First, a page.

Mumbai Home Sales Fall as Record Prices Crimp Affordability

Home sales in Mumbai, India’s most expensive property market, fell in the quarter ended September as record prices crimped affordability, according to Liases Foras Real Estate Rating & Research Pvt.

Sales slid 1.2 percent to 9.75 million square feet in the three months ended Sept. 30 from the previous quarter, said Pankaj Kapoor, founder of Liases Foras, a Mumbai-based real estate research company. Prices in Mumbai rose 1.9 percent to a record 11,385 rupees ($211) per square foot, he said.

“The Mumbai market has become inefficient, high prices are hurting affordability,” Kapoor said in a telephone interview from Mumbai yesterday. “Supply has increased but sales haven’t kept pace.”

Mumbai’s efficiency index, which measures the impact on demand given the increase in property prices, fell 6 percent to 11.66 in the quarter from the previous three months, Kapoor said. The index is near a record low and compares with the high of 85 in June 2009, he said.

India’s central bank left interest rates unchanged at 8 percent to fight price pressures while cutting lenders’ reserve requirements to back a policy revamp by the government aimed at reviving growth. Governor Duvvuri Subbarao reduced the cash reserve ratio to 4.25 percent from 4.5 percent, adding about 175 billion rupees to the banking system, the Reserve Bank of India said in Mumbai today.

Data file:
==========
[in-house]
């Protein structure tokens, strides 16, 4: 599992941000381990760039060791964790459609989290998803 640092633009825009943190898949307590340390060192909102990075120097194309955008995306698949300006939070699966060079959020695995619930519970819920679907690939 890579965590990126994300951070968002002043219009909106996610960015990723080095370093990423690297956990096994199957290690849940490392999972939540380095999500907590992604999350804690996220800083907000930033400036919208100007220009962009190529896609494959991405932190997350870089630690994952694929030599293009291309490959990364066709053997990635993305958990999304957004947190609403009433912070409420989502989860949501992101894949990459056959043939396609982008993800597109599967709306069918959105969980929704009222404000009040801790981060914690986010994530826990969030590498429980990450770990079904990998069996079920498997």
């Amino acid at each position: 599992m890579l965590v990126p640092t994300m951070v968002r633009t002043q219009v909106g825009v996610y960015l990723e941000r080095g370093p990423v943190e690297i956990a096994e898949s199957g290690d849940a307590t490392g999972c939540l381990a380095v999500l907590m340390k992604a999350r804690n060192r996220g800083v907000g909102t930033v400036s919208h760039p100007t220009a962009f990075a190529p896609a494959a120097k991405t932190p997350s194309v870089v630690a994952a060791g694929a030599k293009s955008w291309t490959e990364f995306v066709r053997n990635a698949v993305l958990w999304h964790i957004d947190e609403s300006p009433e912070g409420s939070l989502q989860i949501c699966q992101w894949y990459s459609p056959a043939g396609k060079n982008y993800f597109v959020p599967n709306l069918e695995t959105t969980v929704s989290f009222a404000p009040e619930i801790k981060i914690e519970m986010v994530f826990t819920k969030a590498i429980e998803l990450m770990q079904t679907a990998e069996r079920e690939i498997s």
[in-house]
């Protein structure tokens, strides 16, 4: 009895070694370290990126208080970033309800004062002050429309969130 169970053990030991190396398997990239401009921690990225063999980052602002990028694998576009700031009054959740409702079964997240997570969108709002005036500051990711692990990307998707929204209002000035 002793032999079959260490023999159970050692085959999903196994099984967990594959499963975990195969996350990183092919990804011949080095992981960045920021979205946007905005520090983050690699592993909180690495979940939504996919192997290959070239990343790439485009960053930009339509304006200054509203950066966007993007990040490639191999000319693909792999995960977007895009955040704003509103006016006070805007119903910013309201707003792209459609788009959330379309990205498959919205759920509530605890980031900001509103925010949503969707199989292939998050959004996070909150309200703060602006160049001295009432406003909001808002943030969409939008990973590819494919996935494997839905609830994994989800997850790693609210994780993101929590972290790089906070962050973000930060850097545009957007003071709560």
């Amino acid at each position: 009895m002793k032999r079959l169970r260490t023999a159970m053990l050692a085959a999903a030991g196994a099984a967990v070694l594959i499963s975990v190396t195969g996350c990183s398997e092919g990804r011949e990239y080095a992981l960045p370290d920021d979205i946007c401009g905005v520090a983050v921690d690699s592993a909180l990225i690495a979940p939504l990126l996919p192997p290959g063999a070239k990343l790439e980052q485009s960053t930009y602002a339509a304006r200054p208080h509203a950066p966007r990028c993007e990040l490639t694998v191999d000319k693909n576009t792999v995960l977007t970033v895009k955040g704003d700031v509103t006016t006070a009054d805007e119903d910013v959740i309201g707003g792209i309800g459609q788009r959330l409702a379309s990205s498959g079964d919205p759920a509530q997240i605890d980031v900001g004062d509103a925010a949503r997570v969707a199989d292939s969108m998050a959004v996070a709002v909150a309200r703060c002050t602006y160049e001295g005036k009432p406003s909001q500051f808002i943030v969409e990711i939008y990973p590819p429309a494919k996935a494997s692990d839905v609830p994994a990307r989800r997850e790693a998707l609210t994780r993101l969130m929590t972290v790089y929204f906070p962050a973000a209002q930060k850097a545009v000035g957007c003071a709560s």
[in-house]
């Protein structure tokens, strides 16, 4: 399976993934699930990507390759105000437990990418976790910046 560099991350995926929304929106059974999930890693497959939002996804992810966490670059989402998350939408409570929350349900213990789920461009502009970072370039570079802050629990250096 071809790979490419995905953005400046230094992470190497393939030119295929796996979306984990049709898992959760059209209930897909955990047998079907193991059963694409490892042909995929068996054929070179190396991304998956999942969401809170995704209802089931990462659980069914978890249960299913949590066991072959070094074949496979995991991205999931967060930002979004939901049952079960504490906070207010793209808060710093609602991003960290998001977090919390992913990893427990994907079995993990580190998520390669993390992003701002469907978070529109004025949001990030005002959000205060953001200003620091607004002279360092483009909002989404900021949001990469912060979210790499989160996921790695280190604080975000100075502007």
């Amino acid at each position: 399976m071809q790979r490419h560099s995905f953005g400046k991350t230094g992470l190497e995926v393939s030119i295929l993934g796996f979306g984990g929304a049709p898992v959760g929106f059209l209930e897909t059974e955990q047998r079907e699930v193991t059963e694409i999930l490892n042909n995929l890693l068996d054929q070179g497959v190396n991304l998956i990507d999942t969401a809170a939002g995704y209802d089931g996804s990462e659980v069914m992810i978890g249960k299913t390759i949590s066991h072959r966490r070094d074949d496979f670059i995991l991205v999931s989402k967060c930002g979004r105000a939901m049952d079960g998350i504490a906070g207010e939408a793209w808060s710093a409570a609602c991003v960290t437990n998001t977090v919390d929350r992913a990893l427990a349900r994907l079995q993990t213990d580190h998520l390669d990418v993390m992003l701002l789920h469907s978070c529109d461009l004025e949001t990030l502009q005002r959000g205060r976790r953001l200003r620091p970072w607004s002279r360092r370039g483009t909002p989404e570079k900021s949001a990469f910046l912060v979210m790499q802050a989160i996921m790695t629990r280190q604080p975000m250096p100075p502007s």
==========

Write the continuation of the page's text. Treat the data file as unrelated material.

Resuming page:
Sales in Hyderabad gained the most, increasing 46 percent to 4.06 million square feet in the quarter after dropping to their lowest levels in more than three years, data compiled by Liases Foras showed. Prices in the city climbed 3 percent from the previous quarter. Sales in the western Indian city of Pune gained 27 percent to 11.31 million square feet.

Sales in the National Capital Region, which includes New Delhi and its surrounding areas, rose 22 percent to 25.94 million square feet in the quarter, Liases Foras’s data showed. The weighted average selling price rose to 4,123 rupees a square foot, 11 percent higher than the previous quarter.

To contact the reporter on this story: Pooja Thakur in Mumbai at pthakur@bloomberg.net

To contact the editor responsible for this story: Andreea Papuc at Apapuc1@bloomberg.net

Press spacebar to pause and continue. Press esc to stop.

Bloomberg reserves the right to remove comments but is under no obligation to do so, or to explain individual moderation decisions.

Please enable JavaScript to view the comments powered by Disqus.